The history and origin of cross country skiing date back 5000 years ago, when its origins were discovered in Scandinavia. The sport is a derivative of skiing, where participants glide on the snow’s surface. Country cross skiing was solely a recreational activity until it was made into a sporting event in Canada and Montréal.
In general, cross country skiing is considered the oldest type of skiing. It was developed officially into a sport no later than the 19th century. However, records revealed that as early as the 18th century, this type of skiing was considered a sport in Norwegian army units. The first race recorded was in 1842 and the first ski festival was in 1892.
Over the years, cross country skiing has been developed into a sport and is now a part of the Olympic Games. Men started competing in 1952 at the Oslo Games. Read on and explore the rich history of cross country skiing.
What Is Cross Country Skiing?
Cross country skiing is a form of skiing that relies mostly on a participant’s locomotion to glide and move across snow-covered terrain. What makes the sport challenging is the steepness of terrains. The skiers need to travel across a variety of terrains, which means they don’t simply glide through the snow but also need to move uphill.
In the Winter Olympics, participants compete in the 10km to 50km free sprint. There is also a sporting event for double, combined, and team sprints. For the women’s cross country skiing event, the starting free sprint distance is 5km to 30km. The aim is to finish the race faster compared to other participants. Hence, the need for speed and precise movements.
The sport is usually set in a well-worn track in the wilderness, which adds to the excitement as skiers commune with nature. Some of the venues for this sport include St. Moriz Hills, Lake Placid, Makomanai in Sapporo, Whistler Olympic Park in Vancouver, and Squaw Valley.
Cross country skiing emerged in various regions at almost the same time. The type with a horizontal toe-piece binding appeared in the 19th century, as well as the modern ski bindings for the Fennoscandian model. In East Siberia, participants use a vertical four-hole binding to move. Sometimes, this binding is covered with fur for control in movement.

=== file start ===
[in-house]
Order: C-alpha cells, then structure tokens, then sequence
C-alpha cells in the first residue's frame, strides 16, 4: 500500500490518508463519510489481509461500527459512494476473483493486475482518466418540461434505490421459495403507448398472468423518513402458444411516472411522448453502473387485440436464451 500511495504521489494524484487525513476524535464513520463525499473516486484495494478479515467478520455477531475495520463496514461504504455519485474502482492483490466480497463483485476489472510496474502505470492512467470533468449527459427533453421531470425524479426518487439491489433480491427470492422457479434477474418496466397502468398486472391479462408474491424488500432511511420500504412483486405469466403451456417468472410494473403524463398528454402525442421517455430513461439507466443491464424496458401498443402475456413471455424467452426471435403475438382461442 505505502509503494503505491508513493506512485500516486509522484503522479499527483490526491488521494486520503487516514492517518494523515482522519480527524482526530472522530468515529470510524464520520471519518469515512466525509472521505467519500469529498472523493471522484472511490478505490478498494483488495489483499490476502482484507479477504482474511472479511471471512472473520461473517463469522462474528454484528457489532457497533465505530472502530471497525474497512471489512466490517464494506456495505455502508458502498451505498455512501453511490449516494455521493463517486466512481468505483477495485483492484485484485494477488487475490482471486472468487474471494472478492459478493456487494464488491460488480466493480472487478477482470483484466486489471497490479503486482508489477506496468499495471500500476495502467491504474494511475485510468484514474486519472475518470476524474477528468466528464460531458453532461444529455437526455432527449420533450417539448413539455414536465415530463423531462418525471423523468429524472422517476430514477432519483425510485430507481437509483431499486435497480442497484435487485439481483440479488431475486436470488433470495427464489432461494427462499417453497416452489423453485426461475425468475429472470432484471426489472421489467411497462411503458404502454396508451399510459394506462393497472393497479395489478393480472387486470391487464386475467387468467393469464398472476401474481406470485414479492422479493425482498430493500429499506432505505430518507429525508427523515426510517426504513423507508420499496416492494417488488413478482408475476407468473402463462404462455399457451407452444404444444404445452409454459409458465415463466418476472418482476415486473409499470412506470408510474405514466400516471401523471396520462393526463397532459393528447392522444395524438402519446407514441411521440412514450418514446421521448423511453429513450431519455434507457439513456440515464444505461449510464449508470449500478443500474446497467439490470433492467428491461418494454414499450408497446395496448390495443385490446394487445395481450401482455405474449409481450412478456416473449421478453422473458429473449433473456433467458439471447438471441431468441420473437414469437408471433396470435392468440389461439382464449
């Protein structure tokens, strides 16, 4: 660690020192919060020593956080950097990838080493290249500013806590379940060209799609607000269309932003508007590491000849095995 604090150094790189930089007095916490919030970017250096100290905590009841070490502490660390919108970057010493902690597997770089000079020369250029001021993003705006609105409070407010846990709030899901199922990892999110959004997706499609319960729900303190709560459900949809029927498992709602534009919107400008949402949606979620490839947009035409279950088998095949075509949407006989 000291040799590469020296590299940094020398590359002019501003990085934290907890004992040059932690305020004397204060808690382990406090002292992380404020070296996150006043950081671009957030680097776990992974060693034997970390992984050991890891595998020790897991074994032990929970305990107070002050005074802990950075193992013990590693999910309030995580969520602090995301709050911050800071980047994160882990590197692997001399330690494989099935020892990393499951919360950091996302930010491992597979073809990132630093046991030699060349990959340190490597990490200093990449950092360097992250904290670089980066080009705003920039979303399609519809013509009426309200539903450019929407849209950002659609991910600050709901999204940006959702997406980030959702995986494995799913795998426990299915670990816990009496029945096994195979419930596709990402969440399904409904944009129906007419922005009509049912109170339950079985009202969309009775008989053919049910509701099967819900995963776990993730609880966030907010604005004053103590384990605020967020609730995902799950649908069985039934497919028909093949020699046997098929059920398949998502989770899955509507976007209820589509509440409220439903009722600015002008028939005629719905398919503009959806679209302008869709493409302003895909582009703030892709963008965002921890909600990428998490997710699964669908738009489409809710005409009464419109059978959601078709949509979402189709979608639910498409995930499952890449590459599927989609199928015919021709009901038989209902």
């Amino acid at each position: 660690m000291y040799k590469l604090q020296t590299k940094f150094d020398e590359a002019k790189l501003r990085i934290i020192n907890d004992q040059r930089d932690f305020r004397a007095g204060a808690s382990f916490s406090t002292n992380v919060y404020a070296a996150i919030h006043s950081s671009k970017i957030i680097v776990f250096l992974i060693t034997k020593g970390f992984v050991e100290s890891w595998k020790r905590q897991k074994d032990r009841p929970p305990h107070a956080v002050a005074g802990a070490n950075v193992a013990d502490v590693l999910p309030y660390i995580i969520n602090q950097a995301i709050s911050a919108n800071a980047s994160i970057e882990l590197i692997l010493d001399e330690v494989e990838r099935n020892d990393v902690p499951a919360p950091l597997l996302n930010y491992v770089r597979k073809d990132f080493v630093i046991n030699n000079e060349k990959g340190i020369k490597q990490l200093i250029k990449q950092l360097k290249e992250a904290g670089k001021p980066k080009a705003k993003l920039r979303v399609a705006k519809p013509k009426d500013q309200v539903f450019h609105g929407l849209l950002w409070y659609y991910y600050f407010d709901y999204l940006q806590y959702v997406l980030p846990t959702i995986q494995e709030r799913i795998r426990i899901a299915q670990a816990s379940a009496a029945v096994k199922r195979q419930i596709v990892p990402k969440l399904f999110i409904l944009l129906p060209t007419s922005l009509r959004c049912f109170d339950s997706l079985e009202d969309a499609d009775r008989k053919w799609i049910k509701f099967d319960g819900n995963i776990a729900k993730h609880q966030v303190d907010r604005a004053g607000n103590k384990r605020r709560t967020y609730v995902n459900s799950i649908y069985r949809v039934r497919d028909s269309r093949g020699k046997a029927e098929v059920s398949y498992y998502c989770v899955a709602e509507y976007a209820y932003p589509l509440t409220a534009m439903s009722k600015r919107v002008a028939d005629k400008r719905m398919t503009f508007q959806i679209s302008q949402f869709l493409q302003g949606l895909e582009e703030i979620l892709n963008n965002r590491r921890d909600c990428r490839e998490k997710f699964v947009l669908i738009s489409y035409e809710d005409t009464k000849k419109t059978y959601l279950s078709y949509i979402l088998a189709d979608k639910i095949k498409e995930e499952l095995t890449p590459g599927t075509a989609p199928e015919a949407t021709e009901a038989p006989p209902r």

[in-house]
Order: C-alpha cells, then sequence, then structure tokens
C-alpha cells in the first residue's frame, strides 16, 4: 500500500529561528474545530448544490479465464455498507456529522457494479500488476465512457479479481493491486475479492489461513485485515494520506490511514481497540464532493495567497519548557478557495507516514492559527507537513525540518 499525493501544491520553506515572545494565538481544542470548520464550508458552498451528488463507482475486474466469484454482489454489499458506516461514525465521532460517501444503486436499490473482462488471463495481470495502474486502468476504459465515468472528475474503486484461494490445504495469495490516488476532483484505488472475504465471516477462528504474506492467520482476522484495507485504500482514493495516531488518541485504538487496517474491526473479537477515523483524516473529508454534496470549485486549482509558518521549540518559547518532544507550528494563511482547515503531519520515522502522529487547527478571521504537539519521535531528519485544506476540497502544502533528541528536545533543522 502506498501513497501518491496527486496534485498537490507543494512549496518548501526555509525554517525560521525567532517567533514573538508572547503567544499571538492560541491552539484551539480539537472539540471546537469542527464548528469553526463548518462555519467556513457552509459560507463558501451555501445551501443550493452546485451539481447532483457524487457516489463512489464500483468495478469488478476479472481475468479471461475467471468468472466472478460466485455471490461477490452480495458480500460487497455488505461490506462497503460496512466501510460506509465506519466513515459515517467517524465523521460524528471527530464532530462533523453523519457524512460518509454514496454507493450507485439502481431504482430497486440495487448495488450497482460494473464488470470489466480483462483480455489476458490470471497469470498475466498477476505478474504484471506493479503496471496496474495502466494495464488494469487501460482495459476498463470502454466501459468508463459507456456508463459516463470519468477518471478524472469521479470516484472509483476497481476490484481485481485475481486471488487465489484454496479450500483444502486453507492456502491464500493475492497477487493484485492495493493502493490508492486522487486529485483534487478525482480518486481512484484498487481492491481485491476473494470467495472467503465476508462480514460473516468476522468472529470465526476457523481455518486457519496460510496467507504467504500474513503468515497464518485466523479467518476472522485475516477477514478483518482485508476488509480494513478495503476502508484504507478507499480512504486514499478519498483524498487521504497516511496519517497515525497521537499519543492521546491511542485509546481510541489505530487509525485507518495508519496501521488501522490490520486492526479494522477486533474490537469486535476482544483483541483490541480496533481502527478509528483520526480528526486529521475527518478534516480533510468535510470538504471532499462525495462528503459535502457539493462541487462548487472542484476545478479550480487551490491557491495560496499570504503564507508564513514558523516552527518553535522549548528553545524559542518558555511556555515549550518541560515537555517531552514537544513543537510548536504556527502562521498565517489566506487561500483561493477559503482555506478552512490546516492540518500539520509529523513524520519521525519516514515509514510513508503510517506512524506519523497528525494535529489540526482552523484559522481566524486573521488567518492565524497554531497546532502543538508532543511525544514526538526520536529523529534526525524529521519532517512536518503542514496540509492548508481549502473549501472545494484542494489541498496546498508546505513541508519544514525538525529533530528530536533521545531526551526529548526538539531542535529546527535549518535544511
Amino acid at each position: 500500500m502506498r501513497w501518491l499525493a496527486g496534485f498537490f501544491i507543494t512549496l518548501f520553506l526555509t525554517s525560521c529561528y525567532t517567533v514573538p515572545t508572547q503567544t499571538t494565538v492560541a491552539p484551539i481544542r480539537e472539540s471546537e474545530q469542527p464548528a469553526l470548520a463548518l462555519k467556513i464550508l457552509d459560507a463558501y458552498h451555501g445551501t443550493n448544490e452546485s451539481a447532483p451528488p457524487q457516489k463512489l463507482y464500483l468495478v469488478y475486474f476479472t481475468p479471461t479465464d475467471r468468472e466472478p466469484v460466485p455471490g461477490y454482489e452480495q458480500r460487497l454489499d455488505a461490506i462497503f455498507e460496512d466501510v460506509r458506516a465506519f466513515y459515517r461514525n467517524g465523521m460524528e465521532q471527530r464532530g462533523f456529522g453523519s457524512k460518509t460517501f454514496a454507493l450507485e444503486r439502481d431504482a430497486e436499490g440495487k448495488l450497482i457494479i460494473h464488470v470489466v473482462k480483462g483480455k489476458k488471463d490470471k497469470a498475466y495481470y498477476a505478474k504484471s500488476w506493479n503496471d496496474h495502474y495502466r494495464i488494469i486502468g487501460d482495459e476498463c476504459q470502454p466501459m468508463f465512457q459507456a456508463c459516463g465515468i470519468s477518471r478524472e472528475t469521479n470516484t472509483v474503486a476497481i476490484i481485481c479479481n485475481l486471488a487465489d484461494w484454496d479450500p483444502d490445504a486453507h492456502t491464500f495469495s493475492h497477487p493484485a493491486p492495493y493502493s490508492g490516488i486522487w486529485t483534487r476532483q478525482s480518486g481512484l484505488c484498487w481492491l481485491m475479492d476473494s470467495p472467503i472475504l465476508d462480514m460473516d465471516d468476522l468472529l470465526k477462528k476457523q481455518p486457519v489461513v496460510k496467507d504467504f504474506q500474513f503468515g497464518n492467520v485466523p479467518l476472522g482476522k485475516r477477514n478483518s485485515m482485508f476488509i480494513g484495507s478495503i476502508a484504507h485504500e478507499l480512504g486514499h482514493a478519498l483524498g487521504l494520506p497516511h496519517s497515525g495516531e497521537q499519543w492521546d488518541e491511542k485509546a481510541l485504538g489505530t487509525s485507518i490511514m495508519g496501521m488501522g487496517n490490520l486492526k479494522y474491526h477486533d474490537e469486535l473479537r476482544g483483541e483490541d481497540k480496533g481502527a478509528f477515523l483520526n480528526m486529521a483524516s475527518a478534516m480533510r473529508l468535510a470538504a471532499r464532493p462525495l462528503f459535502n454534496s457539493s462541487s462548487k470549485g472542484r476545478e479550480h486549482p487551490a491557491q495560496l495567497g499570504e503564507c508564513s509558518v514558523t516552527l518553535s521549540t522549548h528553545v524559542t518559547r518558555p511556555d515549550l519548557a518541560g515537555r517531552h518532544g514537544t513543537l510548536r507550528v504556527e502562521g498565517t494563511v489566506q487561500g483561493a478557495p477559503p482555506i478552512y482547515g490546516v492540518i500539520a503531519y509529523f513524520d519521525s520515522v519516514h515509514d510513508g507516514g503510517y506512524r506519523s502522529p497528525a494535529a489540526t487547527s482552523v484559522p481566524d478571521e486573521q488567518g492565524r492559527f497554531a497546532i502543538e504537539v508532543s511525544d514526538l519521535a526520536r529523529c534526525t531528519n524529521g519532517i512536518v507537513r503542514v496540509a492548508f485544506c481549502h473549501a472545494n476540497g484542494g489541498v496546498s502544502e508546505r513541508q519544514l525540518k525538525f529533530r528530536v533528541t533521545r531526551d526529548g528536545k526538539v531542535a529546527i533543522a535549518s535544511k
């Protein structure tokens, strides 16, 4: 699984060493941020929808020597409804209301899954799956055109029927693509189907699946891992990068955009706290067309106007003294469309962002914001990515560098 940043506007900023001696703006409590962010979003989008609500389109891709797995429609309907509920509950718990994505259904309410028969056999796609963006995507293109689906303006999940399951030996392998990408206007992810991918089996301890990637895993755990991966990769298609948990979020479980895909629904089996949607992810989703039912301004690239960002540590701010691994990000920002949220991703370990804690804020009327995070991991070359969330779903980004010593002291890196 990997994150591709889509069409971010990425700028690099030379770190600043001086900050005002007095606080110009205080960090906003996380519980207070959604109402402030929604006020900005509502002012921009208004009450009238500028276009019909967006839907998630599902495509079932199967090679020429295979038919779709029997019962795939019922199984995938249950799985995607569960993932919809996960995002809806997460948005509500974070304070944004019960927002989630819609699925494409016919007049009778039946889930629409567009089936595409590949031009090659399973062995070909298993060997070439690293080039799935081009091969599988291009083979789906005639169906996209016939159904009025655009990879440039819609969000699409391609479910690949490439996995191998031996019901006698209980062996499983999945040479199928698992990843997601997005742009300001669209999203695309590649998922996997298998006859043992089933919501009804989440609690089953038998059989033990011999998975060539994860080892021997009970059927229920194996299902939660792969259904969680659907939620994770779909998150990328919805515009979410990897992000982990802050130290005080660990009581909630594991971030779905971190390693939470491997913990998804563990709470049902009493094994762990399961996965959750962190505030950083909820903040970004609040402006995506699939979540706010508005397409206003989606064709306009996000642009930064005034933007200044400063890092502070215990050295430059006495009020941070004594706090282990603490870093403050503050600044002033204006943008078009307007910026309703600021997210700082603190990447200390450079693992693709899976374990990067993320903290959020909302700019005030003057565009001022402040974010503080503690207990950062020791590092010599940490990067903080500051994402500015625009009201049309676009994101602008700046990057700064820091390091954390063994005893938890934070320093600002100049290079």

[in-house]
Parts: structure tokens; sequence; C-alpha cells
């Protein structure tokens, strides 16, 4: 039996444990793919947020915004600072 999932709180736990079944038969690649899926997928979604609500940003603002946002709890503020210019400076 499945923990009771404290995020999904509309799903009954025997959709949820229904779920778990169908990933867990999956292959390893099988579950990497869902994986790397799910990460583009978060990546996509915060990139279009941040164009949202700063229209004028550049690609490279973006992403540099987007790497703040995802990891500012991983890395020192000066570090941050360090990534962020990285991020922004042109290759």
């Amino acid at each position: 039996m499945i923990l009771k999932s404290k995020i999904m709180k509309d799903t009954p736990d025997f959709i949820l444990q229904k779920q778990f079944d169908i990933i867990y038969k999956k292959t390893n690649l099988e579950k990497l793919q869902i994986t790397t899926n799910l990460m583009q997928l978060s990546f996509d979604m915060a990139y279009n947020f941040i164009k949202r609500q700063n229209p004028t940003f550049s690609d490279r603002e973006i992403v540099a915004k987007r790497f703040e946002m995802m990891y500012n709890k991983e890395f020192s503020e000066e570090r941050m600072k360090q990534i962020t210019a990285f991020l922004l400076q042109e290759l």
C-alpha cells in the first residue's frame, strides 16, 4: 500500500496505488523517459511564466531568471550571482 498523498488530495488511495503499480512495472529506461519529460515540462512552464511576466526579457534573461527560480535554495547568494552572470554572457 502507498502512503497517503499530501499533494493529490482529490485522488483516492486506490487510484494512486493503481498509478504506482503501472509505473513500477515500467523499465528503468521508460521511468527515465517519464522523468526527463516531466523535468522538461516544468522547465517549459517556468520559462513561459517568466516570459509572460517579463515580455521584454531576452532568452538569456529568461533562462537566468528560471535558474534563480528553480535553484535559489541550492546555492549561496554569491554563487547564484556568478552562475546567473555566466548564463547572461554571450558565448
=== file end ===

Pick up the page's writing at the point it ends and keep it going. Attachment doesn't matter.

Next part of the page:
Before cross country skiing became a sport, it was considered a recreational activity and often called ski touring. It served as a means of transportation for the army, especially those stationed within hilly terrains. The skis before were longer, narrower, and lighter than those used in mountainous, Alpine-type terrain.
In 1967, several skiers celebrated the Centennial year by participating in a 160-km cross country skiing from Montréal to Ottawa. The three-day expedition evolved into the Canadian Ski Marathon (CSM), which is dubbed the longest ski event in North America. The CSM became a tradition annually, gathering 2,000 skiers from Canada, the US, and 10 foreign countries.
For the techniques, the classic way lets a skier travel in parallel movements by kicking backward to make a gliding motion in the snow bed. Today, techniques vary and are different. Skiers use a freestyle technique that resembles ice-skating. This modern technique allows skiers to control his or her speed and movements.
Cross country skiing has a special place in Norwegian culture because it is considered a pastime during winter. The sport was also revolutionized by a Norwegian man Thorleif Haug, the one who invented screw-on steel toe-plates to eliminate the need for the carve slots. This invention made skis much stronger and allowed for the adoption of shorter and narrower skis, which remained the standard for all forms of skiing.
It is also in Norway where the first ski festival happened in 1892. Army units raced in snow beds and winners received prizes. In 1901, a separate cross country race was added to the ski festival.
Cross country skiing had a rich history and is considered an integral part of Scandanavian cultures. For many, this isn’t only a sport but an event that brings people together during the festival and the Olympics.